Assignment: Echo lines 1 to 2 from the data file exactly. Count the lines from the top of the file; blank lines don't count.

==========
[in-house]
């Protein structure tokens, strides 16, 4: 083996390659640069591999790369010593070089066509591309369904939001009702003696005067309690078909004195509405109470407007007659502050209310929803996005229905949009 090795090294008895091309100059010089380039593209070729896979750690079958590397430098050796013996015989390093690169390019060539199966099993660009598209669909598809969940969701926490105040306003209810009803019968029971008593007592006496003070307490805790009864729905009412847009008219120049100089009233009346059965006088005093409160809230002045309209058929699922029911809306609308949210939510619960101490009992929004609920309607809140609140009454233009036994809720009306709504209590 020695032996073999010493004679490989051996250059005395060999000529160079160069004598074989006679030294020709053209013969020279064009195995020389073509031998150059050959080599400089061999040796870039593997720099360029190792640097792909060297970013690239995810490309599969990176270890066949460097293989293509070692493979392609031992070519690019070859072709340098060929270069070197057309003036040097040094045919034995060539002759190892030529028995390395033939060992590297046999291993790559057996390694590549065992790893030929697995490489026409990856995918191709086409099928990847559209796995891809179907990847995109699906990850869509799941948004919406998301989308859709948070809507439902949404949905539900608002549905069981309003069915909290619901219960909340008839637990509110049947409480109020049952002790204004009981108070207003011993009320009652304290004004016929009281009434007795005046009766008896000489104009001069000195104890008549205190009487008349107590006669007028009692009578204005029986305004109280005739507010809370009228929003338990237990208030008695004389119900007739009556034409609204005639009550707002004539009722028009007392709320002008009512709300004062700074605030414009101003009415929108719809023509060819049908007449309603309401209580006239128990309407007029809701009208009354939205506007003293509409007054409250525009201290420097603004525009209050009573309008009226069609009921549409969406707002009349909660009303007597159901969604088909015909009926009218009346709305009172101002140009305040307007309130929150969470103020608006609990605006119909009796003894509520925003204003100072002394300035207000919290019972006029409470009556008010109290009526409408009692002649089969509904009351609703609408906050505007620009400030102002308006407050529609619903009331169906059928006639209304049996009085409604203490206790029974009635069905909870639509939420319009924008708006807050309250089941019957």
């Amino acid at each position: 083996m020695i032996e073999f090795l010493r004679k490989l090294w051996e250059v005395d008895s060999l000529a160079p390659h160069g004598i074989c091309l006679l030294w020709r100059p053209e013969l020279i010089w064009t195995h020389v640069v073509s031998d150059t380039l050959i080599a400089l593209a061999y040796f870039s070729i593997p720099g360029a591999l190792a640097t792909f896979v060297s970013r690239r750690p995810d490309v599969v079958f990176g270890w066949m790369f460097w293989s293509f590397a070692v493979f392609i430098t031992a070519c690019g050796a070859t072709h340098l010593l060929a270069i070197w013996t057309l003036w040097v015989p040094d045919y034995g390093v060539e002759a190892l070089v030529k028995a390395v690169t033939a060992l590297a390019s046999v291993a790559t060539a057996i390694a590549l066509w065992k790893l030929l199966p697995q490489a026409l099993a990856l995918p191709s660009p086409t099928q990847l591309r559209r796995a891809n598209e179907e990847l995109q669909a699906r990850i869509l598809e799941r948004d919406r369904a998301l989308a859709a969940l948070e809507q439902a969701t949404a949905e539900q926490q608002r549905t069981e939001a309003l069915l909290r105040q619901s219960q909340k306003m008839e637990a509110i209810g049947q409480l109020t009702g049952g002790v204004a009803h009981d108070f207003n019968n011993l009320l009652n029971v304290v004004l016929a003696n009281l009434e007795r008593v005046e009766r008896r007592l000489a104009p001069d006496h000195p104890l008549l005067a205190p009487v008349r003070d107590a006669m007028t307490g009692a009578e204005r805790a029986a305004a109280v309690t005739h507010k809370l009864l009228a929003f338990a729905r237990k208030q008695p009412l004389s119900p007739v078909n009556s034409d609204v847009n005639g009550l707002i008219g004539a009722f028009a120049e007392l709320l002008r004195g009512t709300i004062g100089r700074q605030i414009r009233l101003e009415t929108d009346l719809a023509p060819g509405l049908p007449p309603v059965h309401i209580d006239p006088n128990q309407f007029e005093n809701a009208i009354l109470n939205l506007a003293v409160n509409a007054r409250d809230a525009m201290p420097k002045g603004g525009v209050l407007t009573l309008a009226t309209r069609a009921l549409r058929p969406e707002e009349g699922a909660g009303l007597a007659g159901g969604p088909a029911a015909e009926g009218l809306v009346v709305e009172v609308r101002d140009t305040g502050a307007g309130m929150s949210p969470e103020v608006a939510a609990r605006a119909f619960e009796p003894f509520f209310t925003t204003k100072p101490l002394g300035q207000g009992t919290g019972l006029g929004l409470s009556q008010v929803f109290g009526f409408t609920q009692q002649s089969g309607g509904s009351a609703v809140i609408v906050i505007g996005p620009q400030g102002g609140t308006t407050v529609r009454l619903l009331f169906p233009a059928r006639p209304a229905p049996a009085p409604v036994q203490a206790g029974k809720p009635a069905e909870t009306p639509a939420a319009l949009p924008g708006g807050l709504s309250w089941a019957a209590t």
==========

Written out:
[in-house]
């Protein structure tokens, strides 16, 4: 083996390659640069591999790369010593070089066509591309369904939001009702003696005067309690078909004195509405109470407007007659502050209310929803996005229905949009 090795090294008895091309100059010089380039593209070729896979750690079958590397430098050796013996015989390093690169390019060539199966099993660009598209669909598809969940969701926490105040306003209810009803019968029971008593007592006496003070307490805790009864729905009412847009008219120049100089009233009346059965006088005093409160809230002045309209058929699922029911809306609308949210939510619960101490009992929004609920309607809140609140009454233009036994809720009306709504209590 020695032996073999010493004679490989051996250059005395060999000529160079160069004598074989006679030294020709053209013969020279064009195995020389073509031998150059050959080599400089061999040796870039593997720099360029190792640097792909060297970013690239995810490309599969990176270890066949460097293989293509070692493979392609031992070519690019070859072709340098060929270069070197057309003036040097040094045919034995060539002759190892030529028995390395033939060992590297046999291993790559057996390694590549065992790893030929697995490489026409990856995918191709086409099928990847559209796995891809179907990847995109699906990850869509799941948004919406998301989308859709948070809507439902949404949905539900608002549905069981309003069915909290619901219960909340008839637990509110049947409480109020049952002790204004009981108070207003011993009320009652304290004004016929009281009434007795005046009766008896000489104009001069000195104890008549205190009487008349107590006669007028009692009578204005029986305004109280005739507010809370009228929003338990237990208030008695004389119900007739009556034409609204005639009550707002004539009722028009007392709320002008009512709300004062700074605030414009101003009415929108719809023509060819049908007449309603309401209580006239128990309407007029809701009208009354939205506007003293509409007054409250525009201290420097603004525009209050009573309008009226069609009921549409969406707002009349909660009303007597159901969604088909015909009926009218009346709305009172101002140009305040307007309130929150969470103020608006609990605006119909009796003894509520925003204003100072002394300035207000919290019972006029409470009556008010109290009526409408009692002649089969509904009351609703609408906050505007620009400030102002308006407050529609619903009331169906059928006639209304049996009085409604203490206790029974009635069905909870639509939420319009924008708006807050309250089941019957």